Mobilizing Michigan for Drug-Free Kids

May 2, 2013 Issues: AntiDrug

We all know that a coalition of community leaders can have a vital impact when we get together, identify a problem and work together to solve it. This week, community anti-drug coalitions launched another important phase in their effort to do just that.

Since the start of the Drug Free Communities program in 1997 — which I was proud to co-author with now-U.S. Sen. Rob Portman, R-Ohio — more than 2,000 communities have received grants through the program and eight years of evaluation have demonstrated that youth substance abuse is down in those communities.

The Mobilizing Michigan campaign that we launched this week will take that effort to another level. The Chippewa Valley Coalition for Youth and Families, working with the Macomb County Office of Substance Abuse, has developed a comprehensive tool kit to be used by coalitions around the state to combat youth marijuana abuse. I have always found coalition leaders to be very collaborative in sharing successes and challenges and learning from one another. This is an outgrowth of that effort.

We are not trying to re-litigate the ballot initiative over medical marijuana. We are trying to prevent harmful effects to our youth. Just as community anti-drug coalitions work to combat youth alcohol abuse, youth prescription drug abuse and underage smoking, they also need to be equipped to educate students on the dangers of marijuana abuse.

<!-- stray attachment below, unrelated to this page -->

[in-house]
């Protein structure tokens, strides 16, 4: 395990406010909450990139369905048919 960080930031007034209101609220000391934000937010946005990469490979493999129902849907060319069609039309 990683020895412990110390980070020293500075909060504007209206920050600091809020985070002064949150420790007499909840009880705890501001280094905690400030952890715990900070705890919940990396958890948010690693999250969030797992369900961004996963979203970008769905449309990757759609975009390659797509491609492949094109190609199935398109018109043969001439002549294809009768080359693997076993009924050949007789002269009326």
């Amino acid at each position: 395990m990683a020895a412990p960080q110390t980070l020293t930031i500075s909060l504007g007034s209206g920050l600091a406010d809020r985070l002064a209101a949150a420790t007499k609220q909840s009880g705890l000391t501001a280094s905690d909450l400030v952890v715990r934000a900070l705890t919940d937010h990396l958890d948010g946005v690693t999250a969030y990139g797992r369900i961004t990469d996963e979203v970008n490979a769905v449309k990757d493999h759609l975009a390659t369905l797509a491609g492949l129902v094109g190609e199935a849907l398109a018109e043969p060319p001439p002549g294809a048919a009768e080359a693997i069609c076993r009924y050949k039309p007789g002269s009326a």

The latest Monitoring the Future study — conducted last year — found that daily marijuana use among 12th-graders remains at alarmingly high levels, with roughly 1 in 15 high school seniors today using marijuana almost daily. Use goes up when the perception of risk goes down.

At a youth dialogue day in Oakland County last month students from several high schools said they could buy marijuana in school any day they wanted. "No big deal" was the impression they conveyed. Well it is a big deal — for our youths' health, studies, safety and their futures.

Let's not let an adult debate about medical marijuana get in the way of something we all agree on: We want our kids drug- and alcohol-free and will do everything we can to achieve that outcome.

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